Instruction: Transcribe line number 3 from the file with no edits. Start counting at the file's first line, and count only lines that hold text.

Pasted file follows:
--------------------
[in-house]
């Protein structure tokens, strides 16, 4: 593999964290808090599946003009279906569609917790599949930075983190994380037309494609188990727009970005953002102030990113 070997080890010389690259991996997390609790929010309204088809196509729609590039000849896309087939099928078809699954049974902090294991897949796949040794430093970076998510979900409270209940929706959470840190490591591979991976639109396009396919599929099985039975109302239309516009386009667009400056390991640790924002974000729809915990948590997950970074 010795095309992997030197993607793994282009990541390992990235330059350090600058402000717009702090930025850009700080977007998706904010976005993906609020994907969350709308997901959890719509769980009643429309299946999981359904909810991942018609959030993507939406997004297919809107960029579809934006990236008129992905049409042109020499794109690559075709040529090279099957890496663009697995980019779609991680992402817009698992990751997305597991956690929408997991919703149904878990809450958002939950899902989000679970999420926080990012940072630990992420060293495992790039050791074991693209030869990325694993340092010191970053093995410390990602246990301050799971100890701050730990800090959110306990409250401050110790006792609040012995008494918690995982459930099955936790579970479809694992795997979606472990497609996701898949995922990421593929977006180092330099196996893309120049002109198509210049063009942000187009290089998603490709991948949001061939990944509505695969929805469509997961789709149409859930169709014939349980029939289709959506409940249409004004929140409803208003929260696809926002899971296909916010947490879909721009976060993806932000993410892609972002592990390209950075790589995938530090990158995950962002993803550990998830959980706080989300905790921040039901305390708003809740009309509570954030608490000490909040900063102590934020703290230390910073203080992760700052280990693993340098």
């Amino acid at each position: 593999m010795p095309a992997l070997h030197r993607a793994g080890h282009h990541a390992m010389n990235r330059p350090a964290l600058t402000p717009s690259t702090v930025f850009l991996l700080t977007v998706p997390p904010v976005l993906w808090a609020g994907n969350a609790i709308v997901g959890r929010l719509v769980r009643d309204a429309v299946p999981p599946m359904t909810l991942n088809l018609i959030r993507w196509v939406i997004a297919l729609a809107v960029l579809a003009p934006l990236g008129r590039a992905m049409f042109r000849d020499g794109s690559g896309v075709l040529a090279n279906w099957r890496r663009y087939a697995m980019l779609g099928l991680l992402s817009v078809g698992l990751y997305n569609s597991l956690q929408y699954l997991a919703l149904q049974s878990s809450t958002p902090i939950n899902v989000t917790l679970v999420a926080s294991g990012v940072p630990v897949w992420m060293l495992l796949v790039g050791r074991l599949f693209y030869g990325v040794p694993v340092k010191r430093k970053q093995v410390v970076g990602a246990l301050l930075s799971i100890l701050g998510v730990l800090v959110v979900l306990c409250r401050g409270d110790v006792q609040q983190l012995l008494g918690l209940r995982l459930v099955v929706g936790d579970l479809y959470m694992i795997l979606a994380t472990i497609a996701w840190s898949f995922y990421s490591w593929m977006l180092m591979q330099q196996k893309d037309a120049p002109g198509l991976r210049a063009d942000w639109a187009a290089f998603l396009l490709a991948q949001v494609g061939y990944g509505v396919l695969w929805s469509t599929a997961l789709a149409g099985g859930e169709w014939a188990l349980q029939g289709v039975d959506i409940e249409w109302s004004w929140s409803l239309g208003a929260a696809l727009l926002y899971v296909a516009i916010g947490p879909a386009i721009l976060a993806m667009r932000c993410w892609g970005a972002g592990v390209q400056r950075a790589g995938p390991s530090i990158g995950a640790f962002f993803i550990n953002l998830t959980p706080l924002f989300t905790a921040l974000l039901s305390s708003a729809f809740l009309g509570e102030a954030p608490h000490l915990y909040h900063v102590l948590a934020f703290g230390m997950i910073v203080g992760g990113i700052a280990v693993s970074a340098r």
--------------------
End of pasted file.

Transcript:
């Amino acid at each position: 593999m010795p095309a992997l070997h030197r993607a793994g080890h282009h990541a390992m010389n990235r330059p350090a964290l600058t402000p717009s690259t702090v930025f850009l991996l700080t977007v998706p997390p904010v976005l993906w808090a609020g994907n969350a609790i709308v997901g959890r929010l719509v769980r009643d309204a429309v299946p999981p599946m359904t909810l991942n088809l018609i959030r993507w196509v939406i997004a297919l729609a809107v960029l579809a003009p934006l990236g008129r590039a992905m049409f042109r000849d020499g794109s690559g896309v075709l040529a090279n279906w099957r890496r663009y087939a697995m980019l779609g099928l991680l992402s817009v078809g698992l990751y997305n569609s597991l956690q929408y699954l997991a919703l149904q049974s878990s809450t958002p902090i939950n899902v989000t917790l679970v999420a926080s294991g990012v940072p630990v897949w992420m060293l495992l796949v790039g050791r074991l599949f693209y030869g990325v040794p694993v340092k010191r430093k970053q093995v410390v970076g990602a246990l301050l930075s799971i100890l701050g998510v730990l800090v959110v979900l306990c409250r401050g409270d110790v006792q609040q983190l012995l008494g918690l209940r995982l459930v099955v929706g936790d579970l479809y959470m694992i795997l979606a994380t472990i497609a996701w840190s898949f995922y990421s490591w593929m977006l180092m591979q330099q196996k893309d037309a120049p002109g198509l991976r210049a063009d942000w639109a187009a290089f998603l396009l490709a991948q949001v494609g061939y990944g509505v396919l695969w929805s469509t599929a997961l789709a149409g099985g859930e169709w014939a188990l349980q029939g289709v039975d959506i409940e249409w109302s004004w929140s409803l239309g208003a929260a696809l727009l926002y899971v296909a516009i916010g947490p879909a386009i721009l976060a993806m667009r932000c993410w892609g970005a972002g592990v390209q400056r950075a790589g995938p390991s530090i990158g995950a640790f962002f993803i550990n953002l998830t959980p706080l924002f989300t905790a921040l974000l039901s305390s708003a729809f809740l009309g509570e102030a954030p608490h000490l915990y909040h900063v102590l948590a934020f703290g230390m997950i910073v203080g992760g990113i700052a280990v693993s970074a340098r």